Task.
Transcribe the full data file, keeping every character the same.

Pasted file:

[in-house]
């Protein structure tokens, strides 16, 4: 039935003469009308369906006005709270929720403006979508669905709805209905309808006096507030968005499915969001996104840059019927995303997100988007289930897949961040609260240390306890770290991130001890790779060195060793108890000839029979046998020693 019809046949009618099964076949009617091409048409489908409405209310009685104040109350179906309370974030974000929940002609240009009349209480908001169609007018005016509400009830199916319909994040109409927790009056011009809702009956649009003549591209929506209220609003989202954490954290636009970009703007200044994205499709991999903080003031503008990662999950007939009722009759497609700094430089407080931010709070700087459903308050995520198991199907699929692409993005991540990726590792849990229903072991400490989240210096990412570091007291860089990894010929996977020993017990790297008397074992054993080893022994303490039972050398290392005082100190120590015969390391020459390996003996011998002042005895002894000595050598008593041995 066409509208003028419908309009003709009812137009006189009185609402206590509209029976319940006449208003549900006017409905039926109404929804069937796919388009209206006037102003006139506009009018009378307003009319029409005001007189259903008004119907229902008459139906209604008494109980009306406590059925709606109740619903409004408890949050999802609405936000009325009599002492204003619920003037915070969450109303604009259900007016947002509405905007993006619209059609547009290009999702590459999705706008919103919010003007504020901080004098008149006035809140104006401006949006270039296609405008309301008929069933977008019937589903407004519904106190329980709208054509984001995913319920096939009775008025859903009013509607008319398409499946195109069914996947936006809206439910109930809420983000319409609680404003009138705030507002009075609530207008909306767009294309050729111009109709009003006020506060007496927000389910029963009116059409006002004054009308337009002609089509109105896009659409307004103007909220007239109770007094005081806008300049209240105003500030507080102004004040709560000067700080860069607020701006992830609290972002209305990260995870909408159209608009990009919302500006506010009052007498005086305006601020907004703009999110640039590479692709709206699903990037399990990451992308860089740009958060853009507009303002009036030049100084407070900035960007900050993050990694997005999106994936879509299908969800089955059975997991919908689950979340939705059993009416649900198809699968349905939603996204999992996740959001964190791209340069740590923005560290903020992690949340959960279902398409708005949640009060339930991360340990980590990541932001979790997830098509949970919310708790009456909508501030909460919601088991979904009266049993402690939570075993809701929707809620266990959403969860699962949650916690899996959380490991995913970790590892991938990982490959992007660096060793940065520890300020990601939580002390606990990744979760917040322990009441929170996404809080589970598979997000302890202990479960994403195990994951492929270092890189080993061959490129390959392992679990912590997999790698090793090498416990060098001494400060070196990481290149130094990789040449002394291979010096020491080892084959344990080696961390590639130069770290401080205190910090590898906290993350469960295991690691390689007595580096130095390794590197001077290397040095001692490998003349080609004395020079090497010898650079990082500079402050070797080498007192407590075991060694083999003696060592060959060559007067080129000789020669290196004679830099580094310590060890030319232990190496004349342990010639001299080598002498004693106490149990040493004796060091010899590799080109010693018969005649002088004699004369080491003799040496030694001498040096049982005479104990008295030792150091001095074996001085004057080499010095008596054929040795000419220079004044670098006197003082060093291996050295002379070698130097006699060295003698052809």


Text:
[in-house]
């Protein structure tokens, strides 16, 4: 039935003469009308369906006005709270929720403006979508669905709805209905309808006096507030968005499915969001996104840059019927995303997100988007289930897949961040609260240390306890770290991130001890790779060195060793108890000839029979046998020693 019809046949009618099964076949009617091409048409489908409405209310009685104040109350179906309370974030974000929940002609240009009349209480908001169609007018005016509400009830199916319909994040109409927790009056011009809702009956649009003549591209929506209220609003989202954490954290636009970009703007200044994205499709991999903080003031503008990662999950007939009722009759497609700094430089407080931010709070700087459903308050995520198991199907699929692409993005991540990726590792849990229903072991400490989240210096990412570091007291860089990894010929996977020993017990790297008397074992054993080893022994303490039972050398290392005082100190120590015969390391020459390996003996011998002042005895002894000595050598008593041995 066409509208003028419908309009003709009812137009006189009185609402206590509209029976319940006449208003549900006017409905039926109404929804069937796919388009209206006037102003006139506009009018009378307003009319029409005001007189259903008004119907229902008459139906209604008494109980009306406590059925709606109740619903409004408890949050999802609405936000009325009599002492204003619920003037915070969450109303604009259900007016947002509405905007993006619209059609547009290009999702590459999705706008919103919010003007504020901080004098008149006035809140104006401006949006270039296609405008309301008929069933977008019937589903407004519904106190329980709208054509984001995913319920096939009775008025859903009013509607008319398409499946195109069914996947936006809206439910109930809420983000319409609680404003009138705030507002009075609530207008909306767009294309050729111009109709009003006020506060007496927000389910029963009116059409006002004054009308337009002609089509109105896009659409307004103007909220007239109770007094005081806008300049209240105003500030507080102004004040709560000067700080860069607020701006992830609290972002209305990260995870909408159209608009990009919302500006506010009052007498005086305006601020907004703009999110640039590479692709709206699903990037399990990451992308860089740009958060853009507009303002009036030049100084407070900035960007900050993050990694997005999106994936879509299908969800089955059975997991919908689950979340939705059993009416649900198809699968349905939603996204999992996740959001964190791209340069740590923005560290903020992690949340959960279902398409708005949640009060339930991360340990980590990541932001979790997830098509949970919310708790009456909508501030909460919601088991979904009266049993402690939570075993809701929707809620266990959403969860699962949650916690899996959380490991995913970790590892991938990982490959992007660096060793940065520890300020990601939580002390606990990744979760917040322990009441929170996404809080589970598979997000302890202990479960994403195990994951492929270092890189080993061959490129390959392992679990912590997999790698090793090498416990060098001494400060070196990481290149130094990789040449002394291979010096020491080892084959344990080696961390590639130069770290401080205190910090590898906290993350469960295991690691390689007595580096130095390794590197001077290397040095001692490998003349080609004395020079090497010898650079990082500079402050070797080498007192407590075991060694083999003696060592060959060559007067080129000789020669290196004679830099580094310590060890030319232990190496004349342990010639001299080598002498004693106490149990040493004796060091010899590799080109010693018969005649002088004699004369080491003799040496030694001498040096049982005479104990008295030792150091001095074996001085004057080499010095008596054929040795000419220079004044670098006197003082060093291996050295002379070698130097006699060295003698052809």